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The need to fix our Poor-reading culture


The need to fix our Poor-reading culture

Ugandans need develop their reading culture

Ugandans need develop their reading culture

Gone are the days when the popularity of reading novels, magazines and collections of poems took a gigantic part of a youth’s time. This extra ordinary appreciation of the reading culture boosted the intellectual skills of the young as well as the old. As young people we used to boast of the number of books we had read.  In my primary school days I used to devour any novel that came my way and pupils nicknamed me ‘novel’. We are now left to wonder why today’s generation hates reading.

Jacques Barzun once said that “No subject of study is more important than reading . . . Actually all other intellectual powers depend on it”. Reading is a lifelong, enjoyable habit that enables literate people to continue learning long after they have left formal education behind. It enables those who read to stretch their imaginations beyond the daily realities they face, and experience other realities.

It has been established that reading also strengthens their intellectual and mental abilities, making it easy to understand situations they find themselves in. It gives them the ability to synthesize information, understand a problem and make persuasive inferences more easily than those who never read. It makes a real or major difference in the lives of individuals who read and societies whose citizens read long after formal schooling.

A reading or learning nation is essentially a thinking nation. And a thinking nation has inherent capacity and resilience to meet and take advantage the inherent challenges they meet; they have always turned these challenges, these problems into opportunities for revival or growth.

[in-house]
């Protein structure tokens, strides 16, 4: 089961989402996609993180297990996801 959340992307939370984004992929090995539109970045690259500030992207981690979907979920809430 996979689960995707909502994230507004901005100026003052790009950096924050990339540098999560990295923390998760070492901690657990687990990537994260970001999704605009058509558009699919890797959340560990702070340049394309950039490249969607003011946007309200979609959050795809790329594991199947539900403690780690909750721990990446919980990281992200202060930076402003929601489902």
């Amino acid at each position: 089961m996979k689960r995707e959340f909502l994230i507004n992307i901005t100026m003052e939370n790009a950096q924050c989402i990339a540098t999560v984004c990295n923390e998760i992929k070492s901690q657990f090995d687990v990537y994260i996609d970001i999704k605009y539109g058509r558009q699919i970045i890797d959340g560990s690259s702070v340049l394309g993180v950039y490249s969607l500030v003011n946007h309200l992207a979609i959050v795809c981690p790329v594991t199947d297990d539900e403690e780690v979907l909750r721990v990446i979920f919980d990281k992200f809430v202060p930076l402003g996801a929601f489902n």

This has been possible only because a few among them have had the insights, the wisdom and the analytical capacity to diagnose the challenges and pointed out the dividends the society can reap from the challenges.

Over the years, reading has become a compulsory activity for any sensible human being. The current world does not allow for people with a phobia in reading. Children have been sentenced to over ten years in school just to read.

Even in the remotest continents where technology is a hundred years behind that of the Western world, reading has been an integral part of those societies. But of course man can never be forced to do what he does not want.

There is this popular saying ‘if you want to hide something from a black man, or an African, write it’. It sounds like Africans listen more than they read. In Africa, a sign that says ‘do not trespass’ may not be respected unless it was accompanied by a person next to it, reading the sign for us. Africans are just so used to oral tradition that literate tradition is almost foreign. There is need to examine the causes for the poor reading culture and the possible solutions to that.

The biggest mistake stems from the fact that we often forget that parents have a great responsibility in the literacy development of their children. It is said that parents who read to their children nurture more than literary skills.

They could, with advice from educators around them, buy graded books they can read to their children or simply buy story books (fiction and non-fiction works) for their children in upper primary and secondary schools to read for as a form of relaxation. The kind of informal education, children in the early grades enters with in school, has capacity to advance or retard the children’s readiness to learn.

Children start learning many things, including reading, at a very young age. Therefore if they get used to books at a very tender age, they will most likely develop interest and start buying their own books when they get some money.

This is because children’s ability to understand what they are reading is inextricably linked to their background knowledge. Very young children, who are provided opportunities to learn, think, and talk about new areas of knowledge will gain much from the reading process.

It is unfortunate that some people perceive reading as an introverted hobby, for the feeble and the anti-social. However, you will be pleasantly surprised to find out that reading has numerous positive effects on your emotional, intellectual and psychological state of mind.

Being a reader means that you are more likely to learn something new every day. Frequent reading makes you smarter. It doesn’t only help you retain knowledge but also helps you remember that knowledge later on in life.

If the education ministry and its partners have realized the need to emphasize reading we are at least one step into the journey.  The National DEAR (Drop Everything and Read) Day is a fair start. During this day, schools, Organizations, communities, and all stakeholders around Uganda are invited to read for at least 20 minutes at 11 AM.

This year it was on March 15, 2017.  As a nation we can do more to ensure that the reading culture is developed. We live in an information age and the search for information through reading is the way to go.




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